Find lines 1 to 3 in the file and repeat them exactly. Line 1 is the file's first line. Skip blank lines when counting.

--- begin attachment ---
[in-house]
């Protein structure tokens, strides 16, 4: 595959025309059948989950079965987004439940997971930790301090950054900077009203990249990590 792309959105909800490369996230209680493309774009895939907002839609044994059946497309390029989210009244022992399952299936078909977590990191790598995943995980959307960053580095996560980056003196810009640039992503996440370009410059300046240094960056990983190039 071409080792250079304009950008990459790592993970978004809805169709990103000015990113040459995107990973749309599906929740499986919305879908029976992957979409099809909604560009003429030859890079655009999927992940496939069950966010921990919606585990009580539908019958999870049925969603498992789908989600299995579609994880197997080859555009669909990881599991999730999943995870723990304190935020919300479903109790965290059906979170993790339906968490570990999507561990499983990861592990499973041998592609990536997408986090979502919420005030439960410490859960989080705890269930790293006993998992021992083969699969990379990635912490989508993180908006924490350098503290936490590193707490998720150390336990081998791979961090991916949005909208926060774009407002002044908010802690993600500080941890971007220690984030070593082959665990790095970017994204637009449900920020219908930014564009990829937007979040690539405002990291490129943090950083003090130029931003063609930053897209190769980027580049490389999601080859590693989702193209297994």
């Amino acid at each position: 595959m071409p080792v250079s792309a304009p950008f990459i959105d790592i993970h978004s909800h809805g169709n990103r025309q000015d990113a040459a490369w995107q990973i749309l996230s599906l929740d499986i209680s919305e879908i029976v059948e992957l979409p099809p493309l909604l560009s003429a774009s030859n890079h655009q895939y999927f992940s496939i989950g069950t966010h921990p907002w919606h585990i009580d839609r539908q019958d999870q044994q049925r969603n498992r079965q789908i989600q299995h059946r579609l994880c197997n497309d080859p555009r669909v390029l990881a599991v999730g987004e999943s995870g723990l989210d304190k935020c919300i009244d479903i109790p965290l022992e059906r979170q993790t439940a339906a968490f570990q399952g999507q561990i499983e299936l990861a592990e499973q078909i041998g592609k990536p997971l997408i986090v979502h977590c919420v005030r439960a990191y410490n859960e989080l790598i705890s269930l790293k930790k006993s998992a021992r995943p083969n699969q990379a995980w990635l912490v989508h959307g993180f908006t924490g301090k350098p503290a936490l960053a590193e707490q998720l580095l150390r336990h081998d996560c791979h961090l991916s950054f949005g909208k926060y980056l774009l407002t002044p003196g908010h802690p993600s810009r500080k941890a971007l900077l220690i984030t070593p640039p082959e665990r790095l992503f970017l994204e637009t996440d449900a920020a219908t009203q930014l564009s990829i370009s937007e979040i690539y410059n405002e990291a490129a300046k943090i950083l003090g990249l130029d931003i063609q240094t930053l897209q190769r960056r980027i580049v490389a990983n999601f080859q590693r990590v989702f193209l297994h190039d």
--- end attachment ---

[in-house]
């Protein structure tokens, strides 16, 4: 595959025309059948989950079965987004439940997971930790301090950054900077009203990249990590 792309959105909800490369996230209680493309774009895939907002839609044994059946497309390029989210009244022992399952299936078909977590990191790598995943995980959307960053580095996560980056003196810009640039992503996440370009410059300046240094960056990983190039 071409080792250079304009950008990459790592993970978004809805169709990103000015990113040459995107990973749309599906929740499986919305879908029976992957979409099809909604560009003429030859890079655009999927992940496939069950966010921990919606585990009580539908019958999870049925969603498992789908989600299995579609994880197997080859555009669909990881599991999730999943995870723990304190935020919300479903109790965290059906979170993790339906968490570990999507561990499983990861592990499973041998592609990536997408986090979502919420005030439960410490859960989080705890269930790293006993998992021992083969699969990379990635912490989508993180908006924490350098503290936490590193707490998720150390336990081998791979961090991916949005909208926060774009407002002044908010802690993600500080941890971007220690984030070593082959665990790095970017994204637009449900920020219908930014564009990829937007979040690539405002990291490129943090950083003090130029931003063609930053897209190769980027580049490389999601080859590693989702193209297994």
């Amino acid at each position: 595959m071409p080792v250079s792309a304009p950008f990459i959105d790592i993970h978004s909800h809805g169709n990103r025309q000015d990113a040459a490369w995107q990973i749309l996230s599906l929740d499986i209680s919305e879908i029976v059948e992957l979409p099809p493309l909604l560009s003429a774009s030859n890079h655009q895939y999927f992940s496939i989950g069950t966010h921990p907002w919606h585990i009580d839609r539908q019958d999870q044994q049925r969603n498992r079965q789908i989600q299995h059946r579609l994880c197997n497309d080859p555009r669909v390029l990881a599991v999730g987004e999943s995870g723990l989210d304190k935020c919300i009244d479903i109790p965290l022992e059906r979170q993790t439940a339906a968490f570990q399952g999507q561990i499983e299936l990861a592990e499973q078909i041998g592609k990536p997971l997408i986090v979502h977590c919420v005030r439960a990191y410490n859960e989080l790598i705890s269930l790293k930790k006993s998992a021992r995943p083969n699969q990379a995980w990635l912490v989508h959307g993180f908006t924490g301090k350098p503290a936490l960053a590193e707490q998720l580095l150390r336990h081998d996560c791979h961090l991916s950054f949005g909208k926060y980056l774009l407002t002044p003196g908010h802690p993600s810009r500080k941890a971007l900077l220690i984030t070593p640039p082959e665990r790095l992503f970017l994204e637009t996440d449900a920020a219908t009203q930014l564009s990829i370009s937007e979040i690539y410059n405002e990291a490129a300046k943090i950083l003090g990249l130029d931003i063609q240094t930053l897209q190769r960056r980027i580049v490389a990983n999601f080859q590693r990590v989702f193209l297994h190039d």